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ways bound to it! I do believe there is no king, who would not rather be deposed, than endure, every day of his reign, all the ceremonies of his coronation.
The mightiest princes are glad to fly often from these majestic pleasures (which is, methinks, no small disparagement to them) as it were for refuge, to the most contemptible divertisements, and meanest recreations, of the vulgar, nay, even of children. One of the most powerful and fortunate princes of the world, of late, could find out no delight so satisfactory, as the keeping of little singing birds, and hearing of them, and whistling to them. What did the emperors of the whole world? If ever any men had the free and full enjoyment of all human greatness (nay, that would not suffice, for they would be gods too), they certainly possessed it: and yet one of them, who styled himself lord and god of the earth, could not tell how to pass his whole day pleasantly, without spending constantly two or three hours in catching of flies, and killing them with a bodkin, as if his godship had been Beelzebub. One of his predecessors, Nero (who never put any bounds, nor met with any stop to his appetite), could divert himself with no pastime more agreeable, than to run about the streets all night in a disguise, and abuse the women, and affront the men whom he met, and sometimes to beat them, and sometimes to be beaten by them: this was one of his imperial nocturnal pleasures. His chiefest in the day was, to sing, and play upon a fiddle, in the habit of a minstrel, upon the public stage: he was prouder of the garlands that were given to his divine voice (as they called it then) in those kind of prizes, than all his forefathers were, of their triumphs over nations: he did not at his death complain that so mighty an emperor, and the last of all the Cæsarian
1 Louis XIII.
race of deities, should be brought to so shameful and miserable an end; but only cried out, “Alas! what pity it is that so excellent a musician should perish in this manner!” His uncle Claudius spent half his time at playing at dice; that was the main fruit of his sovereignty. I omit the madnesses of Caligula's delights, and the execrable sordidness of those of Tiberius. Would one think that Augustus himself, the highest and most fortunate of mankind, a person endowed too with many excellent parts of nature, should be so hard put to it sometimes for want of recreations, as to be found playing at nuts and bounding-stones with little Syrian and Moorish boys, whose company he took delight in, for their prating and their wantonness?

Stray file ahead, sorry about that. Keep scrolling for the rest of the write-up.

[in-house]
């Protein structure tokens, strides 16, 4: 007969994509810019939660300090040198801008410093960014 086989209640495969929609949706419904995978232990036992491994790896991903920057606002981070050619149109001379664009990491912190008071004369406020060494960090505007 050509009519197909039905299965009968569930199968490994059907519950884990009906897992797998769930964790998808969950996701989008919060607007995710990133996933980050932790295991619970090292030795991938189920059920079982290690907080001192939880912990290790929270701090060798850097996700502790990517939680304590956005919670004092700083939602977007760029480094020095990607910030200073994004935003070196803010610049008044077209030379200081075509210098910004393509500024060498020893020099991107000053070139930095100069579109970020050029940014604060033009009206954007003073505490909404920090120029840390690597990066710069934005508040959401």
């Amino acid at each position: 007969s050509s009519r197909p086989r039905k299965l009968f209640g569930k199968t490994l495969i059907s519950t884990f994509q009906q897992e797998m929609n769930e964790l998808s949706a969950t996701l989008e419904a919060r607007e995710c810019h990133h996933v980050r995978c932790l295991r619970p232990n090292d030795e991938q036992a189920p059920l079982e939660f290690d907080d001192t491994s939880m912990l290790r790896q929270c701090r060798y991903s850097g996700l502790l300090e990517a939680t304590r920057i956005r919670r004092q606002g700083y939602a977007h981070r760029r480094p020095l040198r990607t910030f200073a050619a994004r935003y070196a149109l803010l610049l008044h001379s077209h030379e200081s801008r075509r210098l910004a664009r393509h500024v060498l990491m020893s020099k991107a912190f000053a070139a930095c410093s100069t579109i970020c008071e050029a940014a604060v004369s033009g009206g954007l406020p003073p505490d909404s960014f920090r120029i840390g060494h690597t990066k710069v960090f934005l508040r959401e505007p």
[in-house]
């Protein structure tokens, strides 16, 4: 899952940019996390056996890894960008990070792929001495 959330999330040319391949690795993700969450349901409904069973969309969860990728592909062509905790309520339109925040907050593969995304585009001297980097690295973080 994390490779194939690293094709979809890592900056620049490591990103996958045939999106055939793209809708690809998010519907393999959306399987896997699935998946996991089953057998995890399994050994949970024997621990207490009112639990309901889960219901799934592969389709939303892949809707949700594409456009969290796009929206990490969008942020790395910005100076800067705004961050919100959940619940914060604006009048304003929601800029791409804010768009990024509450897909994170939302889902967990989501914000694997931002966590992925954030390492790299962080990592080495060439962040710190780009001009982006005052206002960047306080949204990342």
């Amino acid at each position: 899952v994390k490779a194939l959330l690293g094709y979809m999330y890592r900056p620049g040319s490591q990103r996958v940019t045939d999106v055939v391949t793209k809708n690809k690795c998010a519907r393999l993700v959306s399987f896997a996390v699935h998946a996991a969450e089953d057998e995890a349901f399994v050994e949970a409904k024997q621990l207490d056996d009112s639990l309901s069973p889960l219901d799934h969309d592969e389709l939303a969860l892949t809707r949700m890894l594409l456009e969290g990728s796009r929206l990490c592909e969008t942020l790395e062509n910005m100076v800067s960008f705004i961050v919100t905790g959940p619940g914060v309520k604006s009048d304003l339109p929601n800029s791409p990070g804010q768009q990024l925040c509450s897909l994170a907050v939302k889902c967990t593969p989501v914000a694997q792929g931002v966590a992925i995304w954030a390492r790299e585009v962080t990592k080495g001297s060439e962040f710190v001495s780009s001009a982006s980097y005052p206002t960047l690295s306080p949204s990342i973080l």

Was it for this, that Rome's best blood he spilt,
But we must excuse her for this meagre entertainment; she has not really wherewithal to make such feasts as we imagine. Her guests must be contented sometimes with but slender cates, and with the same cold meats served over and over again, even till they become nauseous. When you have pared away all the vanity, what solid and natural contentment does there remain, which may not be had with five hundred pounds a year? Not so many servants or horses; but a few good ones, which will do all the business as well: not so many choice dishes at every meal; but at several meals all of them, which makes them both the more healthy, and the more pleasant: not so rich garments, nor so frequent changes; but as warm and as comely, and so frequent change too, as is every jot as good for the master, though not for the tailor or valet de chambre: not such a stately palace, nor gilt rooms, or the costliest sorts of tapestry; but a convenient brick house, with decent wainscot, and pretty forest-work hangings. Lastly, (for I omit all other particulars, and will end with that which I love most in both conditions), not whole woods cut in walks, nor vast parks, nor fountain or cascade gardens; but herb, and flower, and fruit gardens, which are more useful, and the water every whit as clear and wholesome as if it darted from the breasts of a marble nymph, or the urn of a river god. ...
“As riches increase,” says Solomon, "so do the mouths that devour them.” 1 The master mouth has no more than before. The owner, methinks, is like Ocnus in the fable, who is perpetually winding a rope of hay, and an ass at the end perpetually eating it.